The Journey to Freedom
I’m on a mission to help parents in recovery transmit recovery principles by relating heart to heart in their families.
Since my family of origin came to recovery later in life, I didn’t have a model of how to share or speak consciously. I set out on a course of study and awakenings that led me to develop a type of roadmap through conscious communication skills.
These skills led me to speak openly about recovery concepts with my children and facilitate discussions about their choices regarding alcohol. Communicating from the heart laid the foundation to break the generational cycle of alcoholism in our roots.
My work in the conscious parenting movement and in recovery finds alignment by offering an adaptation of the Twelve Steps of Conscious Parenting and the Twelve Steps for Recovering Parents.
Coaching for Parents of Teens for Parents in Recovery
If you downloaded my 12 Steps to Parenting Teens for Parents in Recovery, you can begin to apply them in your life. I’ll support you on your journey to grow in consciousness so you can experience peace with your teen without passing on codependent tendencies.
I invite you to set up a free Journey to Freedom Call with me
so I can get to know you and your family and discuss a coaching program using my
Signature Recovering Parents Raising Teens Pathway:
Balancing Recovery and Parenting
Abstinence from mood altering chemicals, including alcohol works as a baseline for family recovery. The 12 steps have the power to transform when applied to personal and family recovery. I know the 12 steps is THE pathway to spiritual awakening for people in recovery AND a critically valuable pathway to spiritual awakening for conscious parents.
I knew I was parenting from a conscious parenting approach when both my daughters trusted me enough with to share their anger openly. When I was growing up, I had such a hard time giving people my anger because that’s not what “good girls” did. “Good girls were “pleasing.” I am grateful we broke that pattern.
And even though they were angry about the divorce and had their own growth to work through, they never blamed themselves for it as some children of divorce do. I attribute that to working the 12 steps and consciously owning my part in the divorce.
My daughters became awesome powerful women in their own right. They chose academic pathways and careers that took them away from me. My oldest daughter works at sea. And my youngest daughter chose a school 6 states away!
I knew conscious recovery had its way in me because I took joy in their choices. I was so grateful they didn’t feel codependently responsible for me. Their independence from me was a hallmark of their growth and mine.
Conscious growth, working the 12 steps of recovery and spiritual awakening in the messiness of life certainly did not occur in a vacuum for me. It requires a lot of support and I was blessed to have an amazing coach and several mentors and guides. I would like to support your journey, the way I was supported throughout my journey. If you’d like to know more about parent coaching for parents in recovery, please schedule a free Journey to Freedom Call with me and we’ll find the way forward, together.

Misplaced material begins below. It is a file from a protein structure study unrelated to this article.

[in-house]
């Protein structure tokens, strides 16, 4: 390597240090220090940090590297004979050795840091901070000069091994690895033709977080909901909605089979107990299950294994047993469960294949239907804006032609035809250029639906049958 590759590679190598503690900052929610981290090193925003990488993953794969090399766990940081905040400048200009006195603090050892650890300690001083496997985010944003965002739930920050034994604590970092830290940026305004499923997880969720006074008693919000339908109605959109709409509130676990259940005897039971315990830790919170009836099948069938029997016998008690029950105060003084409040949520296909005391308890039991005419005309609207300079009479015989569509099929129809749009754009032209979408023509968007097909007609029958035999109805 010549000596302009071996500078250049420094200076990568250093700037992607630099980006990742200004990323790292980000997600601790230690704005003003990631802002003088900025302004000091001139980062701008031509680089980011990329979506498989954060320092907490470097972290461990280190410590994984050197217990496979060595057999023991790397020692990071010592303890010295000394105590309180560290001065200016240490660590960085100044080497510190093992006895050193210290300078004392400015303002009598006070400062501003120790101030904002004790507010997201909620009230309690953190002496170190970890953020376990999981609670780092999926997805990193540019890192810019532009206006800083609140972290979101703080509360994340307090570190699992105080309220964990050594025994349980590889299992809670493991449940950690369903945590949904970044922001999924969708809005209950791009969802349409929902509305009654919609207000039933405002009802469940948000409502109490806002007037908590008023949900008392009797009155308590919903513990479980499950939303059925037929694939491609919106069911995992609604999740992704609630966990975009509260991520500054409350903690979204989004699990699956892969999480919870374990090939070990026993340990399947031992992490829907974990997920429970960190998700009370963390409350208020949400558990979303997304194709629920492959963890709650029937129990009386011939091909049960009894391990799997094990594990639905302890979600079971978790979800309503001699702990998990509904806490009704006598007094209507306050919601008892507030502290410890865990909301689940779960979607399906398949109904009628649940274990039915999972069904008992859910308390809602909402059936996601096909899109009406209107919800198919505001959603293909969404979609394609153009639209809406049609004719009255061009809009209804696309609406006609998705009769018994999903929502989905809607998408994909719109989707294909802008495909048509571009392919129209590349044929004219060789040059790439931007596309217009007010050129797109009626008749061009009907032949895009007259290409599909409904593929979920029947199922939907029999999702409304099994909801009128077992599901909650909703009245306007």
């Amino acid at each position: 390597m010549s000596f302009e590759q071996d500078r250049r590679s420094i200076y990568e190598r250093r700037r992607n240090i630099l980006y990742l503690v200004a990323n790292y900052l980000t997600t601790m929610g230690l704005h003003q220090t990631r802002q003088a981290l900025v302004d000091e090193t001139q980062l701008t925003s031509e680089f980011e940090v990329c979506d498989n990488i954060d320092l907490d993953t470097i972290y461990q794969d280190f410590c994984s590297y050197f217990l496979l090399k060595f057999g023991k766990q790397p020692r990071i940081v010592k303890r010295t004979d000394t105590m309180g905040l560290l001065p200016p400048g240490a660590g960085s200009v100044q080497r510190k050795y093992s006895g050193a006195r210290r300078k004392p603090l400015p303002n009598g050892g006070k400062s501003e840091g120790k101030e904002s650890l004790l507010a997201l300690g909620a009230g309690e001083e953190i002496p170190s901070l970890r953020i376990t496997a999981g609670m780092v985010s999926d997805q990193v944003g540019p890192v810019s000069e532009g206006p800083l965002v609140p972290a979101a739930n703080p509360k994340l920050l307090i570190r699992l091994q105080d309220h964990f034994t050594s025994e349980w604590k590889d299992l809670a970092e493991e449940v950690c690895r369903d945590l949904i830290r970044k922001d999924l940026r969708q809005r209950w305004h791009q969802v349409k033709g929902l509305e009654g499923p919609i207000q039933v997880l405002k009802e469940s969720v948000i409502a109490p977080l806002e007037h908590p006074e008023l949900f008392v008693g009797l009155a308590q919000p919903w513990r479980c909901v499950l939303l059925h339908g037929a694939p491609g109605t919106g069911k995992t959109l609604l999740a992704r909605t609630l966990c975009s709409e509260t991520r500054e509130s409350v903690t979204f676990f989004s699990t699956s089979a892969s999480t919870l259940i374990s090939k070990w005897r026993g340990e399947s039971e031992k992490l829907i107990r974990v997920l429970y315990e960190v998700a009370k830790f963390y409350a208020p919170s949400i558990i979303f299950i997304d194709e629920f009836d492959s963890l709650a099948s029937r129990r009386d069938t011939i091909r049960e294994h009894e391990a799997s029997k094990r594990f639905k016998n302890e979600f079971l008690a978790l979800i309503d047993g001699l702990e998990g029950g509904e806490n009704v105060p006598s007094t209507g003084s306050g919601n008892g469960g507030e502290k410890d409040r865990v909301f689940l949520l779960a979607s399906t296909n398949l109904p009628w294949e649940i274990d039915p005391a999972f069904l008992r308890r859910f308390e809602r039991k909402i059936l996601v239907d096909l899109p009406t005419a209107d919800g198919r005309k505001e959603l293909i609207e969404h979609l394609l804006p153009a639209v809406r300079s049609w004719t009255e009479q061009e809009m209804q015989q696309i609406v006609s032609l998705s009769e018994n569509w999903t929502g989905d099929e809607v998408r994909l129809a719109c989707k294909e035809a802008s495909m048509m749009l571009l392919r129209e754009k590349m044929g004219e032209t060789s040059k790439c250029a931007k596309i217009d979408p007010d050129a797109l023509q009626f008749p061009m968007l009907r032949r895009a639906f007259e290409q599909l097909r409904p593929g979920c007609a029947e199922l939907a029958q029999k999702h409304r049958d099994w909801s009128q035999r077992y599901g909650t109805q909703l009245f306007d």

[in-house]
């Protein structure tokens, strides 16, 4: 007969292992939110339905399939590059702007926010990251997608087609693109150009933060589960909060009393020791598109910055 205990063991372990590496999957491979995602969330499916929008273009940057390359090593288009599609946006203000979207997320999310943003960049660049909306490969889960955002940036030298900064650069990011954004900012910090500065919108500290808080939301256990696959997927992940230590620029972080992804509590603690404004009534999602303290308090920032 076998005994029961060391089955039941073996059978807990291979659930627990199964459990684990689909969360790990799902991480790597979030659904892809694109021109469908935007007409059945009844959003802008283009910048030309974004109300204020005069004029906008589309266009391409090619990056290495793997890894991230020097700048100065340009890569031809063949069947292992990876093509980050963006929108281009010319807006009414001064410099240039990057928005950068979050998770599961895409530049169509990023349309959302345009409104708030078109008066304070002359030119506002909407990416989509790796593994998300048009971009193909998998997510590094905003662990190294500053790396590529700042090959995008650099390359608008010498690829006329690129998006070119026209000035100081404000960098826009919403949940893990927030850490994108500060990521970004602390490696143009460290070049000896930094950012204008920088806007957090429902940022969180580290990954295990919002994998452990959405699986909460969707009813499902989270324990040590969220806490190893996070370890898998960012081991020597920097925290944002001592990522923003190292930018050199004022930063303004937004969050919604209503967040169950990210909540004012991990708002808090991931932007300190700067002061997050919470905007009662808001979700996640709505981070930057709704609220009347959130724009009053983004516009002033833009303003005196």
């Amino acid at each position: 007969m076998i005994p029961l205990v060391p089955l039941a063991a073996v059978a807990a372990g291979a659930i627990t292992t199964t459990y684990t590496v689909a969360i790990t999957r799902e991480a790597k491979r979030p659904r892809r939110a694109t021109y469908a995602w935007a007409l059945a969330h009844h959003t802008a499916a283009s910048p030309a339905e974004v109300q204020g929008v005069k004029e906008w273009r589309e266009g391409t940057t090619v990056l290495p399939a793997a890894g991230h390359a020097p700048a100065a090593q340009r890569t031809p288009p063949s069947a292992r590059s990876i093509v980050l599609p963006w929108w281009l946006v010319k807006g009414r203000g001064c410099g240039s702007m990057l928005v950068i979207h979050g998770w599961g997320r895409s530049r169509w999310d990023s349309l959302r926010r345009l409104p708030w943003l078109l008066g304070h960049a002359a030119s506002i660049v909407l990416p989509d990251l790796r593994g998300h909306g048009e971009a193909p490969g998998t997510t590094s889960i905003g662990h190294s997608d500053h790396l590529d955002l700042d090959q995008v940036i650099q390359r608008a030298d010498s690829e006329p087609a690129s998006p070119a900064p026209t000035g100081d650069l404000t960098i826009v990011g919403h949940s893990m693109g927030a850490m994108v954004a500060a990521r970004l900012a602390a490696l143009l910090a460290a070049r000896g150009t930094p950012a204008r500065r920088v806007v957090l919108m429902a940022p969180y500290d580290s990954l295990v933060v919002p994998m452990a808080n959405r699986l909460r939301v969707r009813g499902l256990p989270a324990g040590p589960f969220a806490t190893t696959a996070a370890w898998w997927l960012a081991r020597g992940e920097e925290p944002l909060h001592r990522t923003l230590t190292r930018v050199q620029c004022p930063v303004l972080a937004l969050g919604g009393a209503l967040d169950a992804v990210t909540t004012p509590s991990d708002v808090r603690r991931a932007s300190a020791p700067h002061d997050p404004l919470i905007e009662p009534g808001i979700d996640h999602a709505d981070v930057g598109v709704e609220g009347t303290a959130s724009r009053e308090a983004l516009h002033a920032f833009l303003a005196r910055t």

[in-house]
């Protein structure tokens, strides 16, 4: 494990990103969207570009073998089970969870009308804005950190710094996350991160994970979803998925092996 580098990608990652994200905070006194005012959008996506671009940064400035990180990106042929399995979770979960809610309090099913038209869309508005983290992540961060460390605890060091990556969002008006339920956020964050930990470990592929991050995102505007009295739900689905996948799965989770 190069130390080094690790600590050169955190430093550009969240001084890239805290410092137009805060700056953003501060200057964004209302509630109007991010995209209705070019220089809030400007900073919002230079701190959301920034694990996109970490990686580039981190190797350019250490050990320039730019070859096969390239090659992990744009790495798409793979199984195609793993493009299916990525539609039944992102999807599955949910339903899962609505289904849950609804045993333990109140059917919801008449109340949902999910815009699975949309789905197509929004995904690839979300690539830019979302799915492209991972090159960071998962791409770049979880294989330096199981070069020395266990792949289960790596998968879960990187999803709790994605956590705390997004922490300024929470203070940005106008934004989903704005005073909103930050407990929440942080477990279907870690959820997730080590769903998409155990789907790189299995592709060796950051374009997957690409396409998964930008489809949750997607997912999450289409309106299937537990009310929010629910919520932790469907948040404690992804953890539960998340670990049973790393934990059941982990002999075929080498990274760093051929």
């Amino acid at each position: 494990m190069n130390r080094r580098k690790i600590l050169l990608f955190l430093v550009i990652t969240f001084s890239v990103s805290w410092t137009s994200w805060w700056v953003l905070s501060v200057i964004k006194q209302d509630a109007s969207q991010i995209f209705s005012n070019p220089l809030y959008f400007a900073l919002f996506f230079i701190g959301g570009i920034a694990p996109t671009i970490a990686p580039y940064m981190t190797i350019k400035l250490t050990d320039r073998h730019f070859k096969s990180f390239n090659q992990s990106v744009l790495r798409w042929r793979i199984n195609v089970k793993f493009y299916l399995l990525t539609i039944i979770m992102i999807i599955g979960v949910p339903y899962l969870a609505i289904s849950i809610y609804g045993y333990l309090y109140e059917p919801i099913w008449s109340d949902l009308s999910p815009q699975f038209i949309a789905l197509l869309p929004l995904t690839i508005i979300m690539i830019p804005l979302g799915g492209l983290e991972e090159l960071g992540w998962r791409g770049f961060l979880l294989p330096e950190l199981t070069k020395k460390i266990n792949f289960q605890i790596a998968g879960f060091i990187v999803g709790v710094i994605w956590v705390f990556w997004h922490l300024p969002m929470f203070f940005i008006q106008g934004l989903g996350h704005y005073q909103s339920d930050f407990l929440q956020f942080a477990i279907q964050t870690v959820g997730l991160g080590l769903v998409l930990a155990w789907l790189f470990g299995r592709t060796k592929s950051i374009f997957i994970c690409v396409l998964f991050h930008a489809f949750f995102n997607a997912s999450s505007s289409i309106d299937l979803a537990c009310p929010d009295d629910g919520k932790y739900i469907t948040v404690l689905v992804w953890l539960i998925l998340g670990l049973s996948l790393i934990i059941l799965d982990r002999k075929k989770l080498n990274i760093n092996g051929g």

Have a question? Don’t hesitate to reach out any time: click here to email me!
5 Fast Facts About Me:
I have a Masters of Science in Sociology, specializing in interactionism, communication dynamics, and the sociology of childhood and adolescence.
I’m a former instructor in the Sociology of Childhood and Adolescence at the University of Texas Rio Grande Valley.
My original research, “Dynamic Duos,” about adult mentor and parent impact on youth and teens was featured in the Journal of Applied Social Science, 2013.
My youth development career spans service in Mexico City as a youth substance abuse counselor to non-profit management in Texas.
My teen and parent coaching service has trained teens, parents, and educators nationwide. I conduct workshops on hot topics such as substance abuse, bullying prevention, and teen suicide prevention.
Don’t forget to download the 12 Steps to Parenting Teens for Parents in Recovery!
Parents in recovery are often looking for worksheets, curriculum, classes, or even an instruction manual to make sure they can balance recovery and parenting and overcome any “bad” parenting. If you know alcohol affected your parenting or that another parent’s drinking affected your child and want to stop the cycle in its tracks, the 12 Steps PDF is the first step. From there you can decide if you want to go down the Journey to Freedom Pathway with me in a one-on-one coaching experience.
Please be sure to reach out if you have any questions, and don’t forget to join my Facebook Group for recovering parents!